Difference Between an Optative Sentence and an Imperative Sentence

The imperative sentence is a sentence that conveys a command, request, or order. It allows us to instruct a person to do something. Here are some examples:

  • Please sit down.
  • Tommy, leave your friend alone!
  • If you’ve already heard this story, stop me now.

The optative sentence can sometimes be confused with an imperative sentence because it appears to convey a request. 

Take, for example, the popular optative phrase ‘May the best man win’, it certainly seems that we are commanding the best man to win. But of course, we have no such power as to ensure that the best man wins. That is not in our control. 

And that is the difference between an optative and an imperative sentence: the optative conveys a wish - something outside of our control - and the imperative conveys a command - something we can control.

Difference Between an Optative Sentence and a Conditional Sentence

A conditional sentence can be used to express something that we would be able to do or have if the circumstances were right. Alternatively, to describe a hypothetical situation. Here are a few examples of conditional sentences:

  • If I were rich, I’d buy a mansion.
  • If she were here, I’d tell her how I feel.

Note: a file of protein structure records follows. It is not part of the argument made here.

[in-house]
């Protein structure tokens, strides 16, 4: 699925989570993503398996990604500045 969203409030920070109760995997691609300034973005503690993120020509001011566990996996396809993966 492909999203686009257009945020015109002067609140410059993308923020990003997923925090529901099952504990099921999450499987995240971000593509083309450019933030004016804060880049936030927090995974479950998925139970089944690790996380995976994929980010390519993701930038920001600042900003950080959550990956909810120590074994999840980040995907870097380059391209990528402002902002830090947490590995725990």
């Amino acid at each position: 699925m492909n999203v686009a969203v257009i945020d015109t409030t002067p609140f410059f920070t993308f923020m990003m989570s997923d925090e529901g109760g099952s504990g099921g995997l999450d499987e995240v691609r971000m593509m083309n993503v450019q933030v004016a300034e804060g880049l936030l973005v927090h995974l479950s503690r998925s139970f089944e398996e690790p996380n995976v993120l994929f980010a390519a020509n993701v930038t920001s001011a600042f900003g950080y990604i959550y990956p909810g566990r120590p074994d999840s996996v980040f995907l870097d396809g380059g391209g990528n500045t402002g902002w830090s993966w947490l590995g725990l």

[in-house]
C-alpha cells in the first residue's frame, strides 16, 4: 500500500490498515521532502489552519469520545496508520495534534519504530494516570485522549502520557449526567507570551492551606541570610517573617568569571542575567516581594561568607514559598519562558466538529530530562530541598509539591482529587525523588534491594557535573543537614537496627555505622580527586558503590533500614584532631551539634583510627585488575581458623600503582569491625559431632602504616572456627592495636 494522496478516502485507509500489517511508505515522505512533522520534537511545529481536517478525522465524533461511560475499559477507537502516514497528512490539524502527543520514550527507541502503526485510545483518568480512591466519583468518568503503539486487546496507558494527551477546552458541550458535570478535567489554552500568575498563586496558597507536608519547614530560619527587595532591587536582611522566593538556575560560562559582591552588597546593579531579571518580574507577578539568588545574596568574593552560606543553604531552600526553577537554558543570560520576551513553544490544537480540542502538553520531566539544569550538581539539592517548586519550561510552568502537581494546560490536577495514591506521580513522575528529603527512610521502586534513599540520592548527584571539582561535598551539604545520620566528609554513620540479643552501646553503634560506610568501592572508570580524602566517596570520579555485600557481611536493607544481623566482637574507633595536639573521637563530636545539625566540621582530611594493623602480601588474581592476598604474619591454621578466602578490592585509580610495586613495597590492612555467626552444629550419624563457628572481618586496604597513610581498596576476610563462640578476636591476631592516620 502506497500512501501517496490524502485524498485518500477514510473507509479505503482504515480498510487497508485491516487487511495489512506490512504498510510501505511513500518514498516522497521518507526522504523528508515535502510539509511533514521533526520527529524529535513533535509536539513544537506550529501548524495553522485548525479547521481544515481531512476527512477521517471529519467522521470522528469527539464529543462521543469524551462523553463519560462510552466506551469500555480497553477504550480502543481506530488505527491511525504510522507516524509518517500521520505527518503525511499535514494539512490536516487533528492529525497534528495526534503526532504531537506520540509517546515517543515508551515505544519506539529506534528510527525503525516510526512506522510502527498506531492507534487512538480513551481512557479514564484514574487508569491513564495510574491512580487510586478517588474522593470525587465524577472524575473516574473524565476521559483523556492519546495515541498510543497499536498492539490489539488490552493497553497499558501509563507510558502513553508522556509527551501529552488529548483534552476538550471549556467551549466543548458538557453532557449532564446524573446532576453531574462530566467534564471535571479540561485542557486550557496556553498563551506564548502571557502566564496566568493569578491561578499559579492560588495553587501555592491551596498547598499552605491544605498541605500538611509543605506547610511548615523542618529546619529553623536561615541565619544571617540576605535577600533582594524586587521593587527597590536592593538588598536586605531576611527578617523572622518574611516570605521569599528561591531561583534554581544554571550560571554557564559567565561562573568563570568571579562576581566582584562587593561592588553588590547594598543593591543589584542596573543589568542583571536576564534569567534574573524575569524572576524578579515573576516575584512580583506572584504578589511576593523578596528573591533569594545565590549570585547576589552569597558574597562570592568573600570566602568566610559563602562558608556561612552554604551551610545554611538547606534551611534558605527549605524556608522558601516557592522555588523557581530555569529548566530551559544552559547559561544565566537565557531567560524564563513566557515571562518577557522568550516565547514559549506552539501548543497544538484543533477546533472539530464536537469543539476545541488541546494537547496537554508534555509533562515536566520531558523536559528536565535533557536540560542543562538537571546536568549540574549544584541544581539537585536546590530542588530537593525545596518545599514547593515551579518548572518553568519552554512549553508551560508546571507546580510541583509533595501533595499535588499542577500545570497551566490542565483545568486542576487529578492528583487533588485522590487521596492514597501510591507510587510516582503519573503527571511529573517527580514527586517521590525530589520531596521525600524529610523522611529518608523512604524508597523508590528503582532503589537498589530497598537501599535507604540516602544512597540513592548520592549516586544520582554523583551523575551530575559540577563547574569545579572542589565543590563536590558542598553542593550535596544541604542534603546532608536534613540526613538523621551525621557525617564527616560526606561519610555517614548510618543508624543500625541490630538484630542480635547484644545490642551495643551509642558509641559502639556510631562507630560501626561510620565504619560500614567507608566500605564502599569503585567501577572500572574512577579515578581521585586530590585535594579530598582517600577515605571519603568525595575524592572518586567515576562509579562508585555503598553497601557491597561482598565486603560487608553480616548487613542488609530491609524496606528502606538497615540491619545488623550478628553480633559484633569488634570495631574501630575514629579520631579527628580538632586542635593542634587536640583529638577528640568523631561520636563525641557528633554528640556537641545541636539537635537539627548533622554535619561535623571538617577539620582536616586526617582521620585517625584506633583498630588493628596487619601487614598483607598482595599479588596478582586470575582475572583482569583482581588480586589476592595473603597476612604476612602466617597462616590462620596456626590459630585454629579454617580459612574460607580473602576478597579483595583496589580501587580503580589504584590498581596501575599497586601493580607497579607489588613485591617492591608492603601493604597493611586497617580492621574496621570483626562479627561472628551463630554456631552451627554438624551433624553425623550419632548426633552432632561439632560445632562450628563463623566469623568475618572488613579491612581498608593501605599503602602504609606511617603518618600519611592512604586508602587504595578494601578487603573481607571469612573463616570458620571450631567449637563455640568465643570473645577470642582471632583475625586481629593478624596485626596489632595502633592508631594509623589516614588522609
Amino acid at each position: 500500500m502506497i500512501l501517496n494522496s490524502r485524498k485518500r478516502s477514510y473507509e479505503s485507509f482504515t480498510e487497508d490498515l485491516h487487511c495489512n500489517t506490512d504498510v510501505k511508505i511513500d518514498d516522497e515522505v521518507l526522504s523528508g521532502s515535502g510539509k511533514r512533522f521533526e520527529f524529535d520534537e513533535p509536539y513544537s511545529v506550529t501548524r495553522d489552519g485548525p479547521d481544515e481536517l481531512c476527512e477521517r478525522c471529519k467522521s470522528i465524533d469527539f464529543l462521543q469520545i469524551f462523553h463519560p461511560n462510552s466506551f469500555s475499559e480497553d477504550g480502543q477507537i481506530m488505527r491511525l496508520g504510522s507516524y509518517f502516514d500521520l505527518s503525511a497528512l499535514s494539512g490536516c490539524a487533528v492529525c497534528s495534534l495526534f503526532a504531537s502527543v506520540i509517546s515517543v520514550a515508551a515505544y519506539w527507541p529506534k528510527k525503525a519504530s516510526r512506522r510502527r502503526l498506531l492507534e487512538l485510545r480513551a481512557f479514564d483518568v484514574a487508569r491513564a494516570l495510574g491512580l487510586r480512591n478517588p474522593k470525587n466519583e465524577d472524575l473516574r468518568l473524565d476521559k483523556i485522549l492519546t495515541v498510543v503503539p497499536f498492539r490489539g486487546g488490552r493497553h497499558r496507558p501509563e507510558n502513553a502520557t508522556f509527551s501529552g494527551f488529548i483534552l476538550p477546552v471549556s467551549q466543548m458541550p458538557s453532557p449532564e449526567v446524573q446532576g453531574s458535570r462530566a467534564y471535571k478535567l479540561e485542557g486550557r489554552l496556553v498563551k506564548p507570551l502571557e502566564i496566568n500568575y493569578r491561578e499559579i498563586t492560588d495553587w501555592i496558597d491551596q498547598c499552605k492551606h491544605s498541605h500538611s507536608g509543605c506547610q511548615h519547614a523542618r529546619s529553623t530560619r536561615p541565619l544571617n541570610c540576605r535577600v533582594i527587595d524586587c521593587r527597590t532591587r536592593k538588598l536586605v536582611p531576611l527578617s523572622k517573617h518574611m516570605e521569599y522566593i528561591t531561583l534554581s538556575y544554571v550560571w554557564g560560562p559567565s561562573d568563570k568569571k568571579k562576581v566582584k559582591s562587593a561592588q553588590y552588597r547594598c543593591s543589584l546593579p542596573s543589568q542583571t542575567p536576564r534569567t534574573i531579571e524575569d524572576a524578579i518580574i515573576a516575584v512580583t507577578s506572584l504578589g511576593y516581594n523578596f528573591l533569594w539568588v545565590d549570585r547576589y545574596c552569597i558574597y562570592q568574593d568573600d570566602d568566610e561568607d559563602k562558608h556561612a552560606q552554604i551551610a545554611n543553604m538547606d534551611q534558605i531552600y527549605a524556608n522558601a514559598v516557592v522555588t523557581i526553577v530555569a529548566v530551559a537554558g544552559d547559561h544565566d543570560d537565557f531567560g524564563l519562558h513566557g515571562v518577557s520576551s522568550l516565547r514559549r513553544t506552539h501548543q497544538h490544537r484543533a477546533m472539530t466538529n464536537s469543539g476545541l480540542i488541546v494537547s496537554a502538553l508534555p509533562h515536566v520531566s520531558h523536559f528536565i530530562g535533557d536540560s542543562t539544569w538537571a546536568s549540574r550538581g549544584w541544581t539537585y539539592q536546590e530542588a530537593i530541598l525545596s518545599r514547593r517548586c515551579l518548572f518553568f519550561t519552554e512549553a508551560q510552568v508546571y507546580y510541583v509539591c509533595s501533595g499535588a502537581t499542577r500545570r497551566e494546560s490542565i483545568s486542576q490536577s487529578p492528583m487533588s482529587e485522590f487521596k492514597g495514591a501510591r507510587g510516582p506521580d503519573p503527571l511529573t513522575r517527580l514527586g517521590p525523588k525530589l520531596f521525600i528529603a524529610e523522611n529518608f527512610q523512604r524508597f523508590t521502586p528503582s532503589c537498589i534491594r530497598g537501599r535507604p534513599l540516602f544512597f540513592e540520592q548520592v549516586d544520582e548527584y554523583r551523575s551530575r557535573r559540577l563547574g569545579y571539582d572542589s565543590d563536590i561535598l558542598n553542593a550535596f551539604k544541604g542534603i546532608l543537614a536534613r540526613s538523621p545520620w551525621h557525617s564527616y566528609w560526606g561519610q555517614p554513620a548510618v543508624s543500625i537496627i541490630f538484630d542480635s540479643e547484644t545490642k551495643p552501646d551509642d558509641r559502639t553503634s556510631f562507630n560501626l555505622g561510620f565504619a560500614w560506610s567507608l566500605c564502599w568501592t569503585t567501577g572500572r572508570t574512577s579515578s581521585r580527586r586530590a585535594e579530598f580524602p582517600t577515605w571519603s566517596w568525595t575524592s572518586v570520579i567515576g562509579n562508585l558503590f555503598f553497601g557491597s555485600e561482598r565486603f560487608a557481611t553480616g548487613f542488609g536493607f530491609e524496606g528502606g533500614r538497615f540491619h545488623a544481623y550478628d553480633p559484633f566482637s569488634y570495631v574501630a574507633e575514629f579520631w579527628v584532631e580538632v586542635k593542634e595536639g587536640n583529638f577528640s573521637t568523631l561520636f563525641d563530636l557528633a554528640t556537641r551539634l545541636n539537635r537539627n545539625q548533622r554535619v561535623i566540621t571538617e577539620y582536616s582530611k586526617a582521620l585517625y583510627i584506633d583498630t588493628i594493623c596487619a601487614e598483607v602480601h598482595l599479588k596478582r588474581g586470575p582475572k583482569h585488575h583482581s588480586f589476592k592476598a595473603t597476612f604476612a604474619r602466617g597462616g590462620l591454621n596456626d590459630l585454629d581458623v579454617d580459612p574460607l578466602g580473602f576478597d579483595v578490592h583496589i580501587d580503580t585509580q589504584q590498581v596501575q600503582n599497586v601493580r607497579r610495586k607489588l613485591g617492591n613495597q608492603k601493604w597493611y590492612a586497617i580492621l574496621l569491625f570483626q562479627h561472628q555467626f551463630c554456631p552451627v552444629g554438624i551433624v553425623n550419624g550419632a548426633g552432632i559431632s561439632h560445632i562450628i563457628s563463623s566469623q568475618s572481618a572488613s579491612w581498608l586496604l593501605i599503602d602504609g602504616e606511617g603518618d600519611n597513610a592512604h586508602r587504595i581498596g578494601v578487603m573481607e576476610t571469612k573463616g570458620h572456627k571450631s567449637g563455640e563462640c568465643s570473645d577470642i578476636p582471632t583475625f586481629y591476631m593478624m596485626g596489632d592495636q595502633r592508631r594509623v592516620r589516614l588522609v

As you can see, these sentences express a wish, so in a way, they’re similar to an optative sentence. To confuse matters even further, the verb in an optative sentence can often be conjugated the same way as the verb in an optative sentence: the subjunctive tense.

So what is the real difference between the two? 

Though quite subtle, there is indeed a distinction between an optative sentence and a conditional sentence.

A conditional sentence expresses a hypothetical situation and doesn’t necessarily reveal anything about the author’s feelings about the situation (although sometimes it can). An optative sentence expresses a wish and therefore always reveals the speaker’s feelings or emotions. 

Difference Between an Optative Sentence and an Exclamatory Sentence

Another type of sentence that resembles somewhat an optative sentence is an exclamatory sentence.

This kind of sentence is used to denote the speaker’s enthusiasm in a situation. For example:

  • This is the best day ever!
  • What an incredible view!
  • I’m so glad I came!

It’s used to state a fact that the speaker is observing. It can sometimes reveal the wishes of the speaker, so in that way, it’s similar to an optative sentence. It also tends to end with an exclamation mark, which is another similarity it shares with an optative sentence. However, it is not confined to only expressing a wish or desire, whereas an optative sentence is.

Interestingly, note that an exclamatory sentence doesn’t need to be a full sentence in the grammatical sense. For instance, imagine you dropped your glass of water on the floor and it shattered, you might exclaim: “Oh, no!”